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PPD is undertreated in part because women are reluctant to seek medical attention due to stigma surrounding mental health care, logistical barriers to at-tending additional health care services, and a refusal to use medications while breastfeeding. The investigators produced a novel intervention based on the theory of maternal depression as a potential disorder of the mother-infant dyad, as well as one that can be treated by psychological and behavioral changes in the mother, which can impact both the mother and the baby. This research will determine if a behavioral intervention targeted maternal caregiving of young children can increase infant sleep and minimize fuss/cry behaviors, and in turn reduce the incidence and/or severity of postpartum maternal depression and subsequent child growth.
Source link: https://clinicaltrials.gov/ct2/show/NCT03283254
Both the mother and her baby seem to suffer as a result of untreated depression. Postpartum depression is extremely common among women with a history of depression. We're planning a research to see if trazodone in a low dose is more effective than a sugar pill in preventing postpartum depression among women with a history of depression. The findings of our report, we hope, will make it possible for healthcare professionals to choose the right medications for women who are at risk of experiencing depression after delivery, and thus improve mothers' emotional stability and well-being of their children.
Source link: https://clinicaltrials.gov/ct2/show/NCT05299398
After providing informed consent, women without bipolar, psychotic, or current substance use disorders, as well as borderline personality disorder are randomized 1:1 to the intervention or control group. Participants in the Intervention Group receive a 9-week on-line CBT group from Peer facilitators who have recovered from Postpartum Depression and have been trained to provide CBT. New mothers can also be receiving medical care as usual or typical care for new mothers from any source. Participants in the Control Group do not receive the CBT group but are given a list of mental health and postpartum depression services and are also encouraged to seek medical attention for new mothers from any source. Participants in the intervention program would also complete questionnaires at one point during the course of the probe and a satisfaction survey at the end of the program.
Source link: https://clinicaltrials.gov/ct2/show/NCT05044455
PPD's overwhelming majority of women with PPD receive psychotherapy as a 1st-line therapy, according to clinical practice guidelines. The aim of this pilot study was to successfully adapt and provide a 1-day CBT workshop for depression to women with PPD, establish the acceptability of a research protocol, and determine a prediction of the treatment effects in this population for a later, large-scale study. If this report shows that a one-day CBT workshop for PPD can be safely delivered to women, it will likely lead to the commencement of a larger trial aimed at establishing the effectiveness of teaching this 1-day CBT workshop to women with PPD. In addition to providing women with PPD with CBT skills at this critical time in life, the healthcare system can help prevent future depressive relapses.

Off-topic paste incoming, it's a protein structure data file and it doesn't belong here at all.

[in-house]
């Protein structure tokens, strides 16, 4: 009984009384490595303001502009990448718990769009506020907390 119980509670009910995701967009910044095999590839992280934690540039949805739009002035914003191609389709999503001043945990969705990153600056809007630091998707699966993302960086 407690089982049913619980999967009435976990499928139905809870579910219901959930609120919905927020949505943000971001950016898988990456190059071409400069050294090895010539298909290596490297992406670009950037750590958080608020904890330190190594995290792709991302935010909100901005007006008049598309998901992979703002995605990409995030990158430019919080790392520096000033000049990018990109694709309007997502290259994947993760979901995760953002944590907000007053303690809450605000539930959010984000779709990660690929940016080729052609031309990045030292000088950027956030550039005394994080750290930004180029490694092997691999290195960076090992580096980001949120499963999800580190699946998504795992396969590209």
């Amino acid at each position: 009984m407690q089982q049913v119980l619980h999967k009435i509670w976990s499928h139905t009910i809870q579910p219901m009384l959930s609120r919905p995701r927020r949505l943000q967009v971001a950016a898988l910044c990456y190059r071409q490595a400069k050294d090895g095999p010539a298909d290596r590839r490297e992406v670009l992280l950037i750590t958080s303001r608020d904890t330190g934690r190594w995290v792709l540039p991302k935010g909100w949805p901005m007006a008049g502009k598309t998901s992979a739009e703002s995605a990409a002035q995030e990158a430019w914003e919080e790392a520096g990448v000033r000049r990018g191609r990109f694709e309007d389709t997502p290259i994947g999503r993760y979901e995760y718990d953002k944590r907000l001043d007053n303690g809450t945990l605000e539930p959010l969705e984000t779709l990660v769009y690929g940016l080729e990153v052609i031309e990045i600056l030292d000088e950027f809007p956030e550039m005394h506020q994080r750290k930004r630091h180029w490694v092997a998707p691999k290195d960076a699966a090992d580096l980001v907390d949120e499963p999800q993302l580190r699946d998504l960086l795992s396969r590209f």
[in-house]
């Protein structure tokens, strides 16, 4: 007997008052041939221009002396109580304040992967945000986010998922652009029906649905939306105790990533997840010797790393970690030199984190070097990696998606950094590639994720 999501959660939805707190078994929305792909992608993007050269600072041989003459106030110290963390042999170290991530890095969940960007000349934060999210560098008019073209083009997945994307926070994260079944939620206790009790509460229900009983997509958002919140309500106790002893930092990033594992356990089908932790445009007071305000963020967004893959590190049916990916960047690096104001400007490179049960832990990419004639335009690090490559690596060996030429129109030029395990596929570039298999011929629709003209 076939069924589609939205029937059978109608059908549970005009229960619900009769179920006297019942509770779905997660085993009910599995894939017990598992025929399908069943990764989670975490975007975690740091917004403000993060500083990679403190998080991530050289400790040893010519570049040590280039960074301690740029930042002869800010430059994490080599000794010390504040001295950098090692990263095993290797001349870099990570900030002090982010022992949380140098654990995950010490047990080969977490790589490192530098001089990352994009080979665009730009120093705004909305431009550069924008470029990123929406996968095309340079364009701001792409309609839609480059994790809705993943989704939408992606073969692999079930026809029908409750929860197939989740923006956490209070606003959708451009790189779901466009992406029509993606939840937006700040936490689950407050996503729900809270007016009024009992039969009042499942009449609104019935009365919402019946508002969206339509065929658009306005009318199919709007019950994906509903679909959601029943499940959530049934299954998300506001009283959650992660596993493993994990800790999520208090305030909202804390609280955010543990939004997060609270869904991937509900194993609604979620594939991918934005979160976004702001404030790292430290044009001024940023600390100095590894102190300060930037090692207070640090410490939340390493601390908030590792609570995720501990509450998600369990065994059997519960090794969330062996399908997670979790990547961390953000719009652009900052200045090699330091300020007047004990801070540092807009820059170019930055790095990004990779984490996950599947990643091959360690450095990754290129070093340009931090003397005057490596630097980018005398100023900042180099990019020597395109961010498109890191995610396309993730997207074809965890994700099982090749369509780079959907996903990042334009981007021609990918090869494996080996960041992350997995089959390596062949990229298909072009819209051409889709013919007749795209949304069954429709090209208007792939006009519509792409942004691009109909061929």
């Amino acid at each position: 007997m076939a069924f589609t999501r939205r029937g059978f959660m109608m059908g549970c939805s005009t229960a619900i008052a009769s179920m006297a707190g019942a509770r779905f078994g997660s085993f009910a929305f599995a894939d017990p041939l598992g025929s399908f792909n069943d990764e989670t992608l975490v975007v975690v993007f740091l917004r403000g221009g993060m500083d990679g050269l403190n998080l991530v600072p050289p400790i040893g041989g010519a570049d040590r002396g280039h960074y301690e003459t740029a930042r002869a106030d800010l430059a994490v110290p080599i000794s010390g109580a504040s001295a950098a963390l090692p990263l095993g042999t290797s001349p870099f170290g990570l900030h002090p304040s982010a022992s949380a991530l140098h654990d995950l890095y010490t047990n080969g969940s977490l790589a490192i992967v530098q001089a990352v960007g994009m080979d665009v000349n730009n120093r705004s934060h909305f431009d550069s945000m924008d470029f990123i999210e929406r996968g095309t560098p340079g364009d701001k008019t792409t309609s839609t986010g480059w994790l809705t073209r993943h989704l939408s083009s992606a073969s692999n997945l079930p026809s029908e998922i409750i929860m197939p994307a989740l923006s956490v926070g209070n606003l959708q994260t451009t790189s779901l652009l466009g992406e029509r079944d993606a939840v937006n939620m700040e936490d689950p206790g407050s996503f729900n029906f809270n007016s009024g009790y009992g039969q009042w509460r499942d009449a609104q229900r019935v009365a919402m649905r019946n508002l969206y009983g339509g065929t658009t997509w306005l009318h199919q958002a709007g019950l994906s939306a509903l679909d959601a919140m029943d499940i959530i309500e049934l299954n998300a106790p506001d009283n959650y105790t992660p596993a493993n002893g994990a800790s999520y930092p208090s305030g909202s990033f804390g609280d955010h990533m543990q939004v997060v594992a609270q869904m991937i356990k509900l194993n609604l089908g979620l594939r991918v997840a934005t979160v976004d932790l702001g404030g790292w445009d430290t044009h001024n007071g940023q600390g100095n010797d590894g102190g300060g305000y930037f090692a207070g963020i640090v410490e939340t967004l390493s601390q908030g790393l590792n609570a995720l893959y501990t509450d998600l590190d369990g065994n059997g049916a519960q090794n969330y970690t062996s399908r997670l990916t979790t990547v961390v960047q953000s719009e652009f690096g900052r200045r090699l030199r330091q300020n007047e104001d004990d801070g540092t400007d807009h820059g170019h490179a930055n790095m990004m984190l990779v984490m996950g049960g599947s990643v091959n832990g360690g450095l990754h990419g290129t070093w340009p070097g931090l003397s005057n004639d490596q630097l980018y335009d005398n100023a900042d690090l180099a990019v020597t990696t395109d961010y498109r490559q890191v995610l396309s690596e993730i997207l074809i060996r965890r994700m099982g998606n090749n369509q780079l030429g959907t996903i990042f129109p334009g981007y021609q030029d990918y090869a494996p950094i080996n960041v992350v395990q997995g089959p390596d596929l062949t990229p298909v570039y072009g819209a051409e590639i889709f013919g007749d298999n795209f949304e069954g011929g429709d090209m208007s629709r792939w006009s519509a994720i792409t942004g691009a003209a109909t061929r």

Source link: https://clinicaltrials.gov/ct2/show/NCT03654261
To reduce women's symptoms, standard pharmacologic and psychological interventions are used to reduce women's symptoms of postpartum depression. Although maternal risk factors for PPD are well known, evidence based on commonly used depression treatments is only just starting to be investigated. Infant cry/fuss, and sleep habits are linked to PPD, according to studies, and parenting interventions can influence infant behavior, but these results have not been applied to PPD. The investigators intend to collect data on a new PPD risk-reducing strategy based on a dyadic behavioral approach to PPD in which the investigators treat at-risk women by promoting maternally-mediated behavioral changes in their infants. This research has the potential to have a major effect on clinical research and to advance PPD care in the sense that the protocol sessions can be integrated into routine perinatal medical visits, and that the prevention method will include neurobehavioral markers in the perine; this will lead to increased risk factors for PPD in the perine.
Source link: https://clinicaltrials.gov/ct2/show/NCT01379781
What are participants' experiences of the two intervention components - WBI and coaching - within 5 to 12 weeks of giving birth? i What are women's experiences of the WBI's usability in terms of the planning, navigation, and functionality at three months after randomization? The EPDS is the most commonly used outcome measure for depression, and the GAD-7 is the most common outcome measure for anxiety, and at the 3 and 6 month follow-up, what is the effect of coaching on the severity of depression and/or anxiety symptoms? What is the effect of training at 3 and 6 months on maternal health, parental anxiety, and six months on the use of mental health products, as well as barriers to using these services? With lay telephone coaching with two groups of women, one group of women was assigned to the WBI with training and the other to the self-guided WBI, the investigators will conduct a pilot single-blind randomized controlled trial. Screen women for RCT eligibility within 24 hours postpartum; Request informed consent to contact them again within 5 to 12 weeks postpartum; Screen women for RCT eligibility; Screen women for RCT screening; Follow-up at 6 months T2; and Follow-up at 6 weeks T2.
Source link: https://clinicaltrials.gov/ct2/show/NCT04073043